Pending necessary updates to its facility and a successful bridge raising, North Charleston will finally be competitive with its two terminal siblings – Hugh Leatherman and Wando Welch. The latter is currently Charleston’s largest terminal with an annual capacity of 2.4 million TEU.

Meanwhile, the Hugh Leatherman Terminal is also undergoing a project to expand its capacity. The facility presently has a 700,000 TEU cap, however when phase three of ongoing construction is completed around 2032, Hugh Leatherman will be at 2.4 million TEU as well.

The other type of draft

What do you think when you hear the word draft?

For most people, they’d think of military conscription or fantasy football. For on-the-clock logistics folks (pat yourself on the back!), the first thought would be the depth of port channels and how water levels limit certain vessels from calling at certain ports.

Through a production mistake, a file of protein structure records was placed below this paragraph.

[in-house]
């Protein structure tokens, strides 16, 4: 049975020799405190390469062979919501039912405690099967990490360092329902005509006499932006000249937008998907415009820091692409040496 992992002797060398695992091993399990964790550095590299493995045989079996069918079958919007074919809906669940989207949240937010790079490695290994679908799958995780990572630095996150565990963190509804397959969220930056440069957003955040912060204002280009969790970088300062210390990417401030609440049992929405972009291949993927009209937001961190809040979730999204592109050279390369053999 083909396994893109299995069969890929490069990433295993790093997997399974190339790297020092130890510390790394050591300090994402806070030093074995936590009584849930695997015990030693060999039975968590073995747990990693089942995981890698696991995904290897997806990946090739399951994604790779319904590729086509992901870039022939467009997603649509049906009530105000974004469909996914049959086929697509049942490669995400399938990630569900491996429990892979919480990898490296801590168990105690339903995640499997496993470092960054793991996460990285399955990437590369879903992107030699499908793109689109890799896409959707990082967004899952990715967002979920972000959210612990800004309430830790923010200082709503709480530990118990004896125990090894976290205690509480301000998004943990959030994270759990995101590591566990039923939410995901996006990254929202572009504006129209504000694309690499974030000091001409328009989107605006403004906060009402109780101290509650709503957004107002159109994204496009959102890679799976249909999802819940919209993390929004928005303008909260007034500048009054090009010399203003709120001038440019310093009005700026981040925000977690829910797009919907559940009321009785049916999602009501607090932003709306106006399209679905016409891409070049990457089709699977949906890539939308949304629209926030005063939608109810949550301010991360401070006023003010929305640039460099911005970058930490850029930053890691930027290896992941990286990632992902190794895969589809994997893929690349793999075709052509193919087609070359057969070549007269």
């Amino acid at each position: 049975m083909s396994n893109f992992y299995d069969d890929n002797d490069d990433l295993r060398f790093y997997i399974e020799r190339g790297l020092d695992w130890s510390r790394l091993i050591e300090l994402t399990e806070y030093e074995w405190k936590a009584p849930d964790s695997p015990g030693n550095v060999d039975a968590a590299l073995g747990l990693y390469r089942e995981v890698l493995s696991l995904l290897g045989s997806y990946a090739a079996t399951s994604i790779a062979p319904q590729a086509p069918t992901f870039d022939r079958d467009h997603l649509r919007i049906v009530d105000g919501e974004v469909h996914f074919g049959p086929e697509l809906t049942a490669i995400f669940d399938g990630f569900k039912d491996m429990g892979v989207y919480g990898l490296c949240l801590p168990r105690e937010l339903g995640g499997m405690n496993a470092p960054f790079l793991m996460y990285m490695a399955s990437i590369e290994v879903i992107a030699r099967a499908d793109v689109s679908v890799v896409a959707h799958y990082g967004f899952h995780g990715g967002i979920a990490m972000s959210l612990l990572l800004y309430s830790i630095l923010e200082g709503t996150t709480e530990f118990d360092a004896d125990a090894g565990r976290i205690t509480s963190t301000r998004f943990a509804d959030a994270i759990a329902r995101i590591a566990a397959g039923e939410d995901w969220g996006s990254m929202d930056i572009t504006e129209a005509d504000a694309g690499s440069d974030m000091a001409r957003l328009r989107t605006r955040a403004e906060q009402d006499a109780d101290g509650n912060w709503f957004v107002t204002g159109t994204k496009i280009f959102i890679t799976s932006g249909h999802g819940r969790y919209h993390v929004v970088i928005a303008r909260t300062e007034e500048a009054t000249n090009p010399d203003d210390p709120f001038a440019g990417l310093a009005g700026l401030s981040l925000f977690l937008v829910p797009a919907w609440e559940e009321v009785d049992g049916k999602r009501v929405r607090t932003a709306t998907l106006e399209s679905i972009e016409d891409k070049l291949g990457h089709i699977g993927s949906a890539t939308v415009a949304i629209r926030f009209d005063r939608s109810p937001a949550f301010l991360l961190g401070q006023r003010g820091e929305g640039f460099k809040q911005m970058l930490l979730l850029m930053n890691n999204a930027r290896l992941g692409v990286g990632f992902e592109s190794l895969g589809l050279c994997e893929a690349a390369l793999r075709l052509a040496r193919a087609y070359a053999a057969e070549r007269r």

What’s not often remembered when thinking about draft is what is above the vessels. Air draft limits forms just as much as an obstacle as their water counterpart. 

That said, the bridge raising project underway in Charleston is parallel to port dredging, like the Port of Houston’s Project11, a massive ship channel deepening and widening project.

Fellow Southeast port Jacksonville is also undergoing its own air draft project – however, instead of a bridge, the obstacle happens to be power lines.

Insight: Why Do Supply Chain Cyberattacks Happen?

In a State of the Software Supply Chain Report 2023 by Sonatype (a software supply chain management company), it showed that 2023 has seen twice as many software supply chain attacks than the entire period of 2019-2022.

So, why has there been such an increase in supply chain related cyberattacks?

There can be many reasons, but a few of note, per Supply Chain Brain: vulnerable open-source software, human error, and lack of encryption.

Vulnerable open-source software – while this has many benefits for organizations, it can also have its risk to application security.